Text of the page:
a Griese pass for a 44-yard gain to the St. Louis 6.

    The touchdown came on third and goal from the 5. Griese absorbed a hammer shot
    from Little but still managed to complete a TD pass to Pittman, despite close
    coverage by Archuleta.

    Later in the quarter, the Rams finally had something good happen on special
    teams when Dwight Anderson downed a Sean Landeta punt on the Bucs' 4. Tampa
    faced a third and 7 from its 7 when a botched snapped by center John Wade fell
    to the Dome carpet and was recovered by Little on the Tampa 5 with 3:12 left in
    the half.

    It took four running plays - three by Faulk and one by Steven Jackson - but the
    Rams got into the end zone on a fourth-and-goal play from the 1. Despite being
    hit by Bucs defensive end Dewayne White just inside the 2, Faulk muscled his
    way into the end zone with the ball crossing the line in Faulk's outstretched

  • #2
    Re: Big plays spark Rams

    This game looked like one of several games from last season. Offense playing pretty good, and the defense bending butnot breaking, and coming up with some key turnovers.


    Related Topics


    • RamDez
      Big-play Rams beat Bucs
      by RamDez
      Big-play Rams beat Bucs

      Post-Dispatch Online Sports Columnist
      Monday, Oct. 18 2004

      Ah, big plays.

      The Rams made them on offense and defense while dispatching the Tampa Bay
      Buccaneers 28-21 on Monday Night Football.

      Sure, they gave up some yards to the mediocre Brian Griese-led Buccaneers
      offense. That was a bit disconcerting. And Rams quarterback Marc Bulger
      suffered a couple of costly turnovers.

      But defensive end Leonard Little recovered a fumble that set up one touchdown;
      safety Adam Archuleta forced a Buccaneers fumble and returned it for a
      touchdown; cornerback Jerametrius Butler intercepted a pass in his end zone;
      on the final Buccaneers drive, safety Aeneas Williams stripped receiver Tim
      Brown of the ball and Butler recovered it.

      And, oh yeah, Bulger went up top on a couple of touchdown passes to Torry Holt.

      So the Rams built on last Sunday’s comeback win at Seattle with a solid
      home-field performance on the big stage.

      At 4-2, the Rams lead the NFC West. The hapless Miami Dolphins are up next.

      Just think, things looked so bleak just a few weeks ago . . .

      THE GOOD

      * The Rams come out throwing to Marshall Faulk and handing the ball to Steven
      Jackson. There is nothing wrong with using two feature backs at once,
      especially when they have those skills.

      * Talk about timing and touch! Bulger led Holt beautifully on a 52-yard
      touchdown pass; when Holt made his last move and turned for the ball, there it
      was. In a nanosecond, the Rams led 7-0.

      * Back off Holt and he’ll catch a little curl pass, then beat you with a move
      for a 23-yard gain. And Tampa Bay is supposed to have a GOOD secondary.

      * On their second defensive series, the Rams stuffed Michael Pittman twice to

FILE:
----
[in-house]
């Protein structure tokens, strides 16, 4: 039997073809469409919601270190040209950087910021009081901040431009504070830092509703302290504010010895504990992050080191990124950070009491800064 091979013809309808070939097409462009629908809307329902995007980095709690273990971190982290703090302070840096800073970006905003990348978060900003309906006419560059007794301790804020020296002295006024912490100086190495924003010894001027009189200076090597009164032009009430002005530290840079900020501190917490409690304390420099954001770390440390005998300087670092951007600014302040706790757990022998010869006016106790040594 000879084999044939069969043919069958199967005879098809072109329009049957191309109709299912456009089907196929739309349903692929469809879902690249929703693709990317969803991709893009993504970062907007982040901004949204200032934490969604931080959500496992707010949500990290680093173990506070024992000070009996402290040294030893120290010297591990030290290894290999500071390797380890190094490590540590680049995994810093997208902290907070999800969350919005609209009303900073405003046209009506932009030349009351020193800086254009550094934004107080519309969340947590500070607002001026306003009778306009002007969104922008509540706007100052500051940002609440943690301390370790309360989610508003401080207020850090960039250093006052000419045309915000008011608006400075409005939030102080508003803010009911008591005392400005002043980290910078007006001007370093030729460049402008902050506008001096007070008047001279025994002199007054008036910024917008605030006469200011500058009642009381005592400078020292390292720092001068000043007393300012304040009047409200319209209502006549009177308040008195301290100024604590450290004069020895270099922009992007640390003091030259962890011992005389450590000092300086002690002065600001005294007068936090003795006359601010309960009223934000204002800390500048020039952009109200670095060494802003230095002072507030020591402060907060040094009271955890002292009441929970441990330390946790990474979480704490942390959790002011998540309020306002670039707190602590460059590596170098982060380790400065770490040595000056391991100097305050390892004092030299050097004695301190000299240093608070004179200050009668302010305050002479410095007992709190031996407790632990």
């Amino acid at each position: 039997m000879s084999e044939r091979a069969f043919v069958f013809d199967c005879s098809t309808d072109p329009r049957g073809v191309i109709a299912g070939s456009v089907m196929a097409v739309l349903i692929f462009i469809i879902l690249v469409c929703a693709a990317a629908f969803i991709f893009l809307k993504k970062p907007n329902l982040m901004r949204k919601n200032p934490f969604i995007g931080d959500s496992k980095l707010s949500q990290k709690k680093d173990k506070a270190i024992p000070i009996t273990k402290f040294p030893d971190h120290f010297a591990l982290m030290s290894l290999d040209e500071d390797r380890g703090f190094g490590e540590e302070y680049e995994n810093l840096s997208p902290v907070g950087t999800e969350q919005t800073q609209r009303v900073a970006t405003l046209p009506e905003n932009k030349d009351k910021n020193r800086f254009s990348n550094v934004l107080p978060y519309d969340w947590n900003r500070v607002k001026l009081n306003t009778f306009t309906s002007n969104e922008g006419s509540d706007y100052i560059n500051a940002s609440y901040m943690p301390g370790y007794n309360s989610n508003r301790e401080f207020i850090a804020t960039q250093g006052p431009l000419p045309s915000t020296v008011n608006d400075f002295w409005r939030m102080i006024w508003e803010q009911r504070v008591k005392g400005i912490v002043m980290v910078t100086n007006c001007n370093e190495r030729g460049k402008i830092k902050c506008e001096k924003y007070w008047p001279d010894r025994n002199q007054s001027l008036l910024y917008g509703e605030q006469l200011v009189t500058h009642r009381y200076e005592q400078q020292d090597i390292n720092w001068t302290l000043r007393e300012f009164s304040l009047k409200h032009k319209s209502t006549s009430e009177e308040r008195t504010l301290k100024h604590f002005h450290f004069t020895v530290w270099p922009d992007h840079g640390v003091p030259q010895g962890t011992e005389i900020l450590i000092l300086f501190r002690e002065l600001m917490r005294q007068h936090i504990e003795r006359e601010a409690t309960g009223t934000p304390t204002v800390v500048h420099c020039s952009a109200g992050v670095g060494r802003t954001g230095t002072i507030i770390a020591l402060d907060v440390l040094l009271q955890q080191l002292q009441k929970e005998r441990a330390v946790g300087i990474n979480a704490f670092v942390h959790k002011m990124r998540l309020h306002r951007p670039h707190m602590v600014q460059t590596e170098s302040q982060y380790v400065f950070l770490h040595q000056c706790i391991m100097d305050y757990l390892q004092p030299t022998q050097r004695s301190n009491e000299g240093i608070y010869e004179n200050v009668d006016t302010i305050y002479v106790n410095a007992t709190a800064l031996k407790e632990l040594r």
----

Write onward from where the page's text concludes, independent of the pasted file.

force a three-and-out. That was more like it.

      * Hello, Mr. Little! After getting a little eager and jumping offsides, he
      pounced on a Griese fumble to give the Rams the ball at the Tampa Bay 5. That
      was a HUGE moment in the game.

      * We loved coach Mike Martz’s decision to take his shot on fourth and goal
      from inside the Tampa Bay 1. Faulk muscled the ball over the goal line with a
      nice second effort and the Rams tied the game at 14.

      * With the Buccaneers poised to take the lead in the third quarter, Archuleta
      pried the ball away from Pittman, then got up with the ball and ran 93 yards
      for an enormous defensive touchdown.

      Suddenly the Rams led 21-14.

      * On a third-and-14 play, a screen pass to Jackson went for 28 yards as he
      showed his moves, acceleration and power in one flourish.

      -10-19-2004, 02:51 AM
    • RamDez
      Fumbled Away -Buc Press
      by RamDez
      Fumbled Away

      By ROY CUMMINGS [email protected]
      Published: Oct 19, 2004
      ST. LOUIS - They had you believing, didn't they? For nearly four full quarters Monday night they had you believing the way baseball fans in Houston and Boston are believing today.

      That's what the Bucs did Monday night. They instilled belief in their legions of followers. For nearly four full quarters, they had you believing that this once lost season would not only live on, but also live on with a purpose.

      Now, there's no telling where the Bucs will go. Or who will lead them there.

      Before Tim Brown's fumble with 26 seconds left brought an end to what proved to be a 28-21 Rams victory at the Edward Jones Center, Brian Griese looked like he had pushed Chris Simms back down the depth chart.

      He had resurrected an offense that has struggled all season long to find the end zone, putting on a dazzling show of his own in a building that houses what has become known as the Greatest Show on Turf.

      It was an offensive high wire act in which rookie receiver Michael Clayton ran up more than 100 yards in receptions for the first time in his career but still couldn't outshine Rams receiver Torry Holt.